When it comes to wedding gifts, the laws are very similar to general gift tax rules. However, we decided it was also best to look at the situation from both sides. The giving and receiving of gifts. This way you can both find the information that’s relevant to yourselves, plus pass on any advice to friends and loved ones. 

    Giving Gifts to a Newly Married Couple

    When it comes to the giving of gifts to a soon-to-be or newly married couple, generally there is nothing major to consider. That being said, buying a new toaster oven for your daughter and future son-in-law, cannot be claimed back as a tax write off. Let’s not try and get clever about this! Just a note though, it’s become quite popular for couples to request a charitable donation rather than a set gift list. If you are gifting to a charity, you may be able to save a little on your tax return.

    The IRS allows gifts up to $16,000 to be given annually without incurring any tax liabilities. This means as a giver, you could give up to $32,000 ($16,000 individually) to the married couple before any tax considerations have to be made.

    One slightly murky area that may need to be considered, are any gifts that could fall under capital gains or other taxes. So, if you are thinking of gifting the newlyweds a new house to start their life together, they may fall into capital gains tax regulations. Usually it’s only if they then decide to sell the property. 

    Generally speaking, gifting rarely results in personal tax implications, however, if gifting a particular valuable item, such as a house, you may need to consider the tax implications for the couple. To be 100% sure about anything, get in touch with an accredited professional. They will be able to advise the exact specificities.

    Story Amour Tip (Tax Avoidance Lawsuit Incoming): Weddings don’t just happen overnight, they tend to be planned over one to two years. With that in mind, if you plan to give over $16,000, you may want to start your giving early. Think of gifting a bridal subscription box early on in the engagement, this way you may be entitled to another $16,000 if the actual wedding day is over a year after the engagement.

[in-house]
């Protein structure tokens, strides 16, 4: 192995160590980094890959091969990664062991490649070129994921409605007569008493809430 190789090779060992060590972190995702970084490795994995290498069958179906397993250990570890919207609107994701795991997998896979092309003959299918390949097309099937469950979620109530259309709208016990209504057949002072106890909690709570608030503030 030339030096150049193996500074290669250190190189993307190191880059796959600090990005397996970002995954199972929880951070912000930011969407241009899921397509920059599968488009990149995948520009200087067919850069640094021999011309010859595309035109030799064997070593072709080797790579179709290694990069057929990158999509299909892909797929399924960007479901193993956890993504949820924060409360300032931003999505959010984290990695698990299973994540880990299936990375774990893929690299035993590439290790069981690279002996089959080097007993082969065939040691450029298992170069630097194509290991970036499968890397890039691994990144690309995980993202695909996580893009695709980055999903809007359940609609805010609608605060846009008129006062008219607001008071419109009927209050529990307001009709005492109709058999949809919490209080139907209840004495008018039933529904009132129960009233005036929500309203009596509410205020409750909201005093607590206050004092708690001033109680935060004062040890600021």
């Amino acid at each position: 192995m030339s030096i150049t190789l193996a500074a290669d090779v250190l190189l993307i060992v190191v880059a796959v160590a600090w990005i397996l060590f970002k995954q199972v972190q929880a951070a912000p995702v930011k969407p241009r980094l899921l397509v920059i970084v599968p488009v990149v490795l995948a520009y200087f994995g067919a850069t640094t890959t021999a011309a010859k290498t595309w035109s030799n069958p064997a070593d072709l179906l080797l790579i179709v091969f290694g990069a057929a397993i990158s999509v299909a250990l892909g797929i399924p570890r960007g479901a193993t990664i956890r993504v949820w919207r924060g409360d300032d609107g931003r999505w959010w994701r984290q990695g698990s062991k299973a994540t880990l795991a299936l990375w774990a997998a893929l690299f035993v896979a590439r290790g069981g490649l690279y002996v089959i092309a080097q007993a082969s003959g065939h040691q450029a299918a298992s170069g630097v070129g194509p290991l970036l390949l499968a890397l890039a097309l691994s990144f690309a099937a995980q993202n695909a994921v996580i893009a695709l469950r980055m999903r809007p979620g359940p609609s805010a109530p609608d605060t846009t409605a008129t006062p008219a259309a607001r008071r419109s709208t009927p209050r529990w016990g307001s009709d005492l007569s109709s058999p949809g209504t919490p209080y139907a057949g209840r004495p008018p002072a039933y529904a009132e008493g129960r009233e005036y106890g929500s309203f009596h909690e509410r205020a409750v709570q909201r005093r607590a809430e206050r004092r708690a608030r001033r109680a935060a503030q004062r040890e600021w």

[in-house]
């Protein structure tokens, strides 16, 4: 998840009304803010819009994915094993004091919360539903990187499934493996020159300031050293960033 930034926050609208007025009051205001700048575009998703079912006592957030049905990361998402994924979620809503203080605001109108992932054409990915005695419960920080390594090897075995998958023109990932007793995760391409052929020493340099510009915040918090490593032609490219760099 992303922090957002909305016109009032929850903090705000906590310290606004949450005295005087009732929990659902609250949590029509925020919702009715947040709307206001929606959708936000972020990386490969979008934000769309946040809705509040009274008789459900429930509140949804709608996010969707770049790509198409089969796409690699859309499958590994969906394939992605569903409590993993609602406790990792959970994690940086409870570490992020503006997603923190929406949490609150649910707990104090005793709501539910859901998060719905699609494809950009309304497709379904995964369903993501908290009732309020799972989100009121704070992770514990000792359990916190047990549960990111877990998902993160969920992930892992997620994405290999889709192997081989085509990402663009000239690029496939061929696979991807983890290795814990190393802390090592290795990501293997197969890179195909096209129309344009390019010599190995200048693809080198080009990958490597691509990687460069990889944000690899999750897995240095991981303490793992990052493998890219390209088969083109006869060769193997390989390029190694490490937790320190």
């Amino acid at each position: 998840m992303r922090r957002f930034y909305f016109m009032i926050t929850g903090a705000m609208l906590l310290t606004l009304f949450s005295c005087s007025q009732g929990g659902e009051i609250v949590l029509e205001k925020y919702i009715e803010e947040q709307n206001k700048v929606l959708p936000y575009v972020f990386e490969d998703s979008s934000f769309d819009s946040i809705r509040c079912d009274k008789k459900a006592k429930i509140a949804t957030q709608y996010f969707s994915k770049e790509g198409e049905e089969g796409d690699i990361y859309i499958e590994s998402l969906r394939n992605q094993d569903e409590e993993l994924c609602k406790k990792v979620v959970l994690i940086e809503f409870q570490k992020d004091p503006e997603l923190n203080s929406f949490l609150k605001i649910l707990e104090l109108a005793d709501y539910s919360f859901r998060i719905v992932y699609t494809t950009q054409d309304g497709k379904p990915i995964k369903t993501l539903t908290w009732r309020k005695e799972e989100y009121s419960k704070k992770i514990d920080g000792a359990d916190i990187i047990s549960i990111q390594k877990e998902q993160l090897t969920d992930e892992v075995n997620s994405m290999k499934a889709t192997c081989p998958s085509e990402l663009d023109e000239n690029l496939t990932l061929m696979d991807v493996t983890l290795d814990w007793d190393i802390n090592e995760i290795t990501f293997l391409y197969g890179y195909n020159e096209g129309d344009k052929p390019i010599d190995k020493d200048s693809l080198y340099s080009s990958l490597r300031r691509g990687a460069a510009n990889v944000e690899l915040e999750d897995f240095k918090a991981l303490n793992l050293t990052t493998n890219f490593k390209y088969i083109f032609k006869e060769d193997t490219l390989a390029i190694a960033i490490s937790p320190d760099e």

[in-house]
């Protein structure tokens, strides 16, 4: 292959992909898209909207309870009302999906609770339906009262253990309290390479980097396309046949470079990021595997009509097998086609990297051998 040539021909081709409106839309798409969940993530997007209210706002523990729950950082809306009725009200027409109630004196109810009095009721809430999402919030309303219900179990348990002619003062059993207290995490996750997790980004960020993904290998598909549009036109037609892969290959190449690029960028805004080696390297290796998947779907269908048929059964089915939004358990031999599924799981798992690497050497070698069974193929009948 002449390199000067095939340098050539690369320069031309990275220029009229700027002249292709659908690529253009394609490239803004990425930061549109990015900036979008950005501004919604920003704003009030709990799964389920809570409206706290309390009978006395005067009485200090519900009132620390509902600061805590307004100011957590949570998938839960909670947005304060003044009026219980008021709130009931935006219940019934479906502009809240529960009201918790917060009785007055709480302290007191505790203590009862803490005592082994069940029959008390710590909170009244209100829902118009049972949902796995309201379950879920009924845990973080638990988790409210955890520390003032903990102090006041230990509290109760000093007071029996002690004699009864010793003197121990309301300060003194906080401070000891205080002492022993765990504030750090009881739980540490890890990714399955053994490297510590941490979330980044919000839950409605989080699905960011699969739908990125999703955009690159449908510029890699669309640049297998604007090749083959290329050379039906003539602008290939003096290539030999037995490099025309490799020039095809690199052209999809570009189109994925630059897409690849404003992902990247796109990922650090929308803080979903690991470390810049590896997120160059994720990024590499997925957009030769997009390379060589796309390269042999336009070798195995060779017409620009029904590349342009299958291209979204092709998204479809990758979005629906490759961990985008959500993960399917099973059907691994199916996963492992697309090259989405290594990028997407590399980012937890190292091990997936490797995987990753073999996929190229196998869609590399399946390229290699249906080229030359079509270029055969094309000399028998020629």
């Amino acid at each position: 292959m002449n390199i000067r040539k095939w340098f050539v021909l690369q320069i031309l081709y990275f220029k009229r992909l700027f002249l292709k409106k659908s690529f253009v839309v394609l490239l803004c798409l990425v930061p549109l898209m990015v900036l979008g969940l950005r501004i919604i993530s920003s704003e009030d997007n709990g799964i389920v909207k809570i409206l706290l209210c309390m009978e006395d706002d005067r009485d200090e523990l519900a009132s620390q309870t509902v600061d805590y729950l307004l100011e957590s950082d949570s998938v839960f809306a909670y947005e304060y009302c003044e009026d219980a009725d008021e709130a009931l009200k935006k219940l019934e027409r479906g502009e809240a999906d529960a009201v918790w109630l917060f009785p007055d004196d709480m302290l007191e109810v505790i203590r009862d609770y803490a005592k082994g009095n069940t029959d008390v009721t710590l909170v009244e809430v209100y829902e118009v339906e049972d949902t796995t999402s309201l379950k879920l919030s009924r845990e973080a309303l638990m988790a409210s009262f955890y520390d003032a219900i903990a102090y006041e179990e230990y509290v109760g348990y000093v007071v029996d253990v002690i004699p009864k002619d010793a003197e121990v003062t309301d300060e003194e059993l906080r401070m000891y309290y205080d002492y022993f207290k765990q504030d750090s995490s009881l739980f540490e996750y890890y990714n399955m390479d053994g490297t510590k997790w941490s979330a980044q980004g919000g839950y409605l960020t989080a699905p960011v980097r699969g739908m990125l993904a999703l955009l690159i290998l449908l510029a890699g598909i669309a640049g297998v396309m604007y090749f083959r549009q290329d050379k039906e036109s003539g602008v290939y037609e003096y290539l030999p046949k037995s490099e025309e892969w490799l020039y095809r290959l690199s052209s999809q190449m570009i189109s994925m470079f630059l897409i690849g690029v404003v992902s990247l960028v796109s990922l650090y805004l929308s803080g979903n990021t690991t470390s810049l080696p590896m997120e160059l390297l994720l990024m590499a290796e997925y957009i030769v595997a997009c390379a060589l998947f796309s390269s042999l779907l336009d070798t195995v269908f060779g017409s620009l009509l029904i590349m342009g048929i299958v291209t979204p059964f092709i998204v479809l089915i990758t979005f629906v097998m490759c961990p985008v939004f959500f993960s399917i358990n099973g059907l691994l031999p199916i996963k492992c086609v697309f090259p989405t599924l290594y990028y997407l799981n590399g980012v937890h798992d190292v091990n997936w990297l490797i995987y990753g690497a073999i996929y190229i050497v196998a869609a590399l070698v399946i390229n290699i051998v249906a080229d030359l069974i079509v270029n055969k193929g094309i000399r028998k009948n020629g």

The Receiving of Gifts by a Newly Married Couple

    We’ve looked at the giving of gifts, but what about receiving as a couple? Well it’s important to understand exactly what to expect, the last thing you want is starting married life with a nice big tax bill! 

    Fear not, The IRS considers wedding gifts free of tax. You will not be taxed on any gifts regardless of the amount. That being said, if any individual gifts over $16,000, they may be subject to gift tax. 

    This basically means, you don’t have to pay taxes on your wedding gifts, unless you have got particularly generous friends and family… or have significantly overreached on the wedding registry! In this case, they may have to pay a little more depending on the amount. 

    Wedding Gift Tax FAQs

    As you’ve read, when it comes to wedding gifts, the tax rules are pretty clear and unless you are expecting something out of the ordinary, you are probably in the clear when it comes to wedding gift taxes.